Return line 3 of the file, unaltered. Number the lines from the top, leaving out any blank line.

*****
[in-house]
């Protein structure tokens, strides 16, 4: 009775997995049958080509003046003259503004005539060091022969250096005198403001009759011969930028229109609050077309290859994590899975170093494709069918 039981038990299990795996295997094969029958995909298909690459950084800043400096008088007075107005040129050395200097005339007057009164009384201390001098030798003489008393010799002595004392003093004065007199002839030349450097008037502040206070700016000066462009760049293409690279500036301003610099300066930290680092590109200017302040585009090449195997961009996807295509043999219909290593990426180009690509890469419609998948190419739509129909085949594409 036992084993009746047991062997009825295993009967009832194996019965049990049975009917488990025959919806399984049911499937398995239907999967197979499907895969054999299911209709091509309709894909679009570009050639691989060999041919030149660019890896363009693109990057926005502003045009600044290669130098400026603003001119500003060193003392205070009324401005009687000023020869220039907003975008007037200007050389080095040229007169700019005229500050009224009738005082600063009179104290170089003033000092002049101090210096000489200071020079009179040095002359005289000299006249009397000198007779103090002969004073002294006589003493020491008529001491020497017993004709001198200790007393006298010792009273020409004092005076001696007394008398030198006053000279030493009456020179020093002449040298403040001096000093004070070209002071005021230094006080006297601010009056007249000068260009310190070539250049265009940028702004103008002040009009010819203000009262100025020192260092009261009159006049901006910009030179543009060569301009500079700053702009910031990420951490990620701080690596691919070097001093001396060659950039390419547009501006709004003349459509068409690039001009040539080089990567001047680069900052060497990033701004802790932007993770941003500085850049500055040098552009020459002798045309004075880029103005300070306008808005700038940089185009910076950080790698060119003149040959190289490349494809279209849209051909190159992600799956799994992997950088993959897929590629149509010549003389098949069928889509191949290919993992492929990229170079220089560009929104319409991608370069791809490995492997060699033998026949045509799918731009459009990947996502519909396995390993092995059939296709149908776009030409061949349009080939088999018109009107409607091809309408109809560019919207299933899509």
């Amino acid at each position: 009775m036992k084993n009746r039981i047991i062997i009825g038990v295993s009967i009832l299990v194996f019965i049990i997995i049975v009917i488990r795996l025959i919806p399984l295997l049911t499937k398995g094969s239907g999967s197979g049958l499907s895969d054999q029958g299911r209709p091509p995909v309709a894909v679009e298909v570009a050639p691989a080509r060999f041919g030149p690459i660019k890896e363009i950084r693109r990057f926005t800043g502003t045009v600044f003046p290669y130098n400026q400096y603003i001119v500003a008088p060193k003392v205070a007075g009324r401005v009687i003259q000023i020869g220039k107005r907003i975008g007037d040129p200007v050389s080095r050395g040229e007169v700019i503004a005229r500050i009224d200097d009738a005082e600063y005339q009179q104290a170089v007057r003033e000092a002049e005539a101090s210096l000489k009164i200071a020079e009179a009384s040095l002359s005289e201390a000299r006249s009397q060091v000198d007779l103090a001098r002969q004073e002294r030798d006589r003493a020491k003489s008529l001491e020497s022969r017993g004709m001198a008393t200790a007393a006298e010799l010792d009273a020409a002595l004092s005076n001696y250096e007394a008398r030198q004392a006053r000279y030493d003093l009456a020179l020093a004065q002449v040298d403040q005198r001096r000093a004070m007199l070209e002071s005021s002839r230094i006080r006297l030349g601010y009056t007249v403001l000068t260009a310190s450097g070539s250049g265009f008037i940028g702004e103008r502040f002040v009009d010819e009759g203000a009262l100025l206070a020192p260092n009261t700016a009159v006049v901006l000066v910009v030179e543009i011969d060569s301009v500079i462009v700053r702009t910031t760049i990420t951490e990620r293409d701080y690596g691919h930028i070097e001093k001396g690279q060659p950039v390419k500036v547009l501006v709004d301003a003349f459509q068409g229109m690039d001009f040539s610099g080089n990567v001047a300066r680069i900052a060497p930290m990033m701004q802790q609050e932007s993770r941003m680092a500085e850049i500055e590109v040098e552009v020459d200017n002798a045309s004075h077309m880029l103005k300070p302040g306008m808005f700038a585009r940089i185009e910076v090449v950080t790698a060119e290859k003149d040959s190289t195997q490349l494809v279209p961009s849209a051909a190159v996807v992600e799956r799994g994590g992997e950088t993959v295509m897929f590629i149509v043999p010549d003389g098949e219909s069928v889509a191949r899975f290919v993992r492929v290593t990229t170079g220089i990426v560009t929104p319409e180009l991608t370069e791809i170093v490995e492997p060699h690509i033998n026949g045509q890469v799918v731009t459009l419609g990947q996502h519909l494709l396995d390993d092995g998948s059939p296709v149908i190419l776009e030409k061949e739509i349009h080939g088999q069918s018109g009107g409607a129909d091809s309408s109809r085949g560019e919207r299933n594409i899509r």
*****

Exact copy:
């Amino acid at each position: 009775m036992k084993n009746r039981i047991i062997i009825g038990v295993s009967i009832l299990v194996f019965i049990i997995i049975v009917i488990r795996l025959i919806p399984l295997l049911t499937k398995g094969s239907g999967s197979g049958l499907s895969d054999q029958g299911r209709p091509p995909v309709a894909v679009e298909v570009a050639p691989a080509r060999f041919g030149p690459i660019k890896e363009i950084r693109r990057f926005t800043g502003t045009v600044f003046p290669y130098n400026q400096y603003i001119v500003a008088p060193k003392v205070a007075g009324r401005v009687i003259q000023i020869g220039k107005r907003i975008g007037d040129p200007v050389s080095r050395g040229e007169v700019i503004a005229r500050i009224d200097d009738a005082e600063y005339q009179q104290a170089v007057r003033e000092a002049e005539a101090s210096l000489k009164i200071a020079e009179a009384s040095l002359s005289e201390a000299r006249s009397q060091v000198d007779l103090a001098r002969q004073e002294r030798d006589r003493a020491k003489s008529l001491e020497s022969r017993g004709m001198a008393t200790a007393a006298e010799l010792d009273a020409a002595l004092s005076n001696y250096e007394a008398r030198q004392a006053r000279y030493d003093l009456a020179l020093a004065q002449v040298d403040q005198r001096r000093a004070m007199l070209e002071s005021s002839r230094i006080r006297l030349g601010y009056t007249v403001l000068t260009a310190s450097g070539s250049g265009f008037i940028g702004e103008r502040f002040v009009d010819e009759g203000a009262l100025l206070a020192p260092n009261t700016a009159v006049v901006l000066v910009v030179e543009i011969d060569s301009v500079i462009v700053r702009t910031t760049i990420t951490e990620r293409d701080y690596g691919h930028i070097e001093k001396g690279q060659p950039v390419k500036v547009l501006v709004d301003a003349f459509q068409g229109m690039d001009f040539s610099g080089n990567v001047a300066r680069i900052a060497p930290m990033m701004q802790q609050e932007s993770r941003m680092a500085e850049i500055e590109v040098e552009v020459d200017n002798a045309s004075h077309m880029l103005k300070p302040g306008m808005f700038a585009r940089i185009e910076v090449v950080t790698a060119e290859k003149d040959s190289t195997q490349l494809v279209p961009s849209a051909a190159v996807v992600e799956r799994g994590g992997e950088t993959v295509m897929f590629i149509v043999p010549d003389g098949e219909s069928v889509a191949r899975f290919v993992r492929v290593t990229t170079g220089i990426v560009t929104p319409e180009l991608t370069e791809i170093v490995e492997p060699h690509i033998n026949g045509q890469v799918v731009t459009l419609g990947q996502h519909l494709l396995d390993d092995g998948s059939p296709v149908i190419l776009e030409k061949e739509i349009h080939g088999q069918s018109g009107g409607a129909d091809s309408s109809r085949g560019e919207r299933n594409i899509r």